Is it possible to run a process independently of FPS to be more millisecond accurate?

I’d like to run part of an app on a millisecond time step instead of frames per second. This part is independent of what is being rendered on screen, and for now, I’m running my app at 120 frames per second to get more accurate results.
To be more specific, I’m building a sequencer that sends OSC messages and it should be ms accurate. I though of trying out the audio classes of OF, but I’d rather not go there to avoid possible clashes with real-time priorities with other software.
Is it possible to sort of call a function after a certain amount of milliseconds have passed? Or is OF enslaved to the frame rate?

start a different thread and it will be FPS independent


So if I set a loop inside the threadedFunction it will run constantly? My issue here is that I have to pass a bunch of vectors to the other thread, some of which are 2D or 3D, and looking around here seems that this is not an easy task. Any advide on that?

I love @kylemcdonald approach of triple buffering which was mentioned here in 2011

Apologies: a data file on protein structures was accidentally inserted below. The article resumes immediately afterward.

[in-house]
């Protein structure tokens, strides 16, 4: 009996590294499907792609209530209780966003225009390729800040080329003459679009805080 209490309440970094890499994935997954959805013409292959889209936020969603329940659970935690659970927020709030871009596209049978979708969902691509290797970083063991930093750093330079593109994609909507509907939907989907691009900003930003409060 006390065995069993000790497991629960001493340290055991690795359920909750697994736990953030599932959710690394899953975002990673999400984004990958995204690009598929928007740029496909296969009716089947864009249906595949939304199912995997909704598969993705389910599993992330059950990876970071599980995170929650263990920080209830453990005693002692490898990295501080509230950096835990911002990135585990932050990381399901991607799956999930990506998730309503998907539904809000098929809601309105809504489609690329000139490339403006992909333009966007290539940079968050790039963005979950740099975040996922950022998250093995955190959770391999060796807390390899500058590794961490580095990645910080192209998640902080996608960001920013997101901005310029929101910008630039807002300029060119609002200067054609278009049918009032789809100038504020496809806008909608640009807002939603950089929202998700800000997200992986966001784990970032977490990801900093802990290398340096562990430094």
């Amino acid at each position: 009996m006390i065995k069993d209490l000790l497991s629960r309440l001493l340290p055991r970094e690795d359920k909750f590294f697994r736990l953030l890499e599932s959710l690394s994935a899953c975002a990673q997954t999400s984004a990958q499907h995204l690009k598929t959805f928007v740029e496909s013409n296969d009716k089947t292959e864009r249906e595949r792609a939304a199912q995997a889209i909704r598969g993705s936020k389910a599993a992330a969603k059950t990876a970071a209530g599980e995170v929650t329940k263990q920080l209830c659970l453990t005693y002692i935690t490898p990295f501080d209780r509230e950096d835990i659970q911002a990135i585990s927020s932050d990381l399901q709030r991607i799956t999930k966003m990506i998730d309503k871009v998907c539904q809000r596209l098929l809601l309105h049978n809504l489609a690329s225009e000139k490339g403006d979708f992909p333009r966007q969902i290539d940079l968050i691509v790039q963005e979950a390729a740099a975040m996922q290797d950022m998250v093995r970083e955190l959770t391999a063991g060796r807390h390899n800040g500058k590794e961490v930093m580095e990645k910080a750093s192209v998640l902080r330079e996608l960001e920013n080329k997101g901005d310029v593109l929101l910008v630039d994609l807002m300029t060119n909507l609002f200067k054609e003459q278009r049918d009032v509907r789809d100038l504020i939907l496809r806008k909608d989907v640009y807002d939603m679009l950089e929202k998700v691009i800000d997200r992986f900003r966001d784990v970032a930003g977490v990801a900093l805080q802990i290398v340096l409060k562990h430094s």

if you have a fixed number of items you can even use arrays and memcpy to duplicate data as fast as possible

here is a quick example you can modify to fit your needs if you want to use the audio thread to set your timer.

void audioOut(ofSoundBuffer & buffer) {
	setSeconds(buffer.getTickCount() * buffer.getNumFrames() / double(buffer.getSampleRate()));

yes, the loop inside the thread run constantly if you do while(true) {}

Just create a class, that inherits ofThread.

Write a constructor where you pass a pointer to your structure and keep this pointer.

in threadedFunction() you process data from the pointer

to expand SFR75’s answer above, having a loop in a thread will work, but it will hog a CPU to 100%. take a look at ofTimer (and it’s missing example) which inserts a sleep moment to “dilute the loop” to behave like a regular metronome.

that in itself will not solve the data sharing problem. You can use ofThreadChannel. Whilst not being the most evident class to use, it encapsulates as efficiently and safely as possible the related challenges.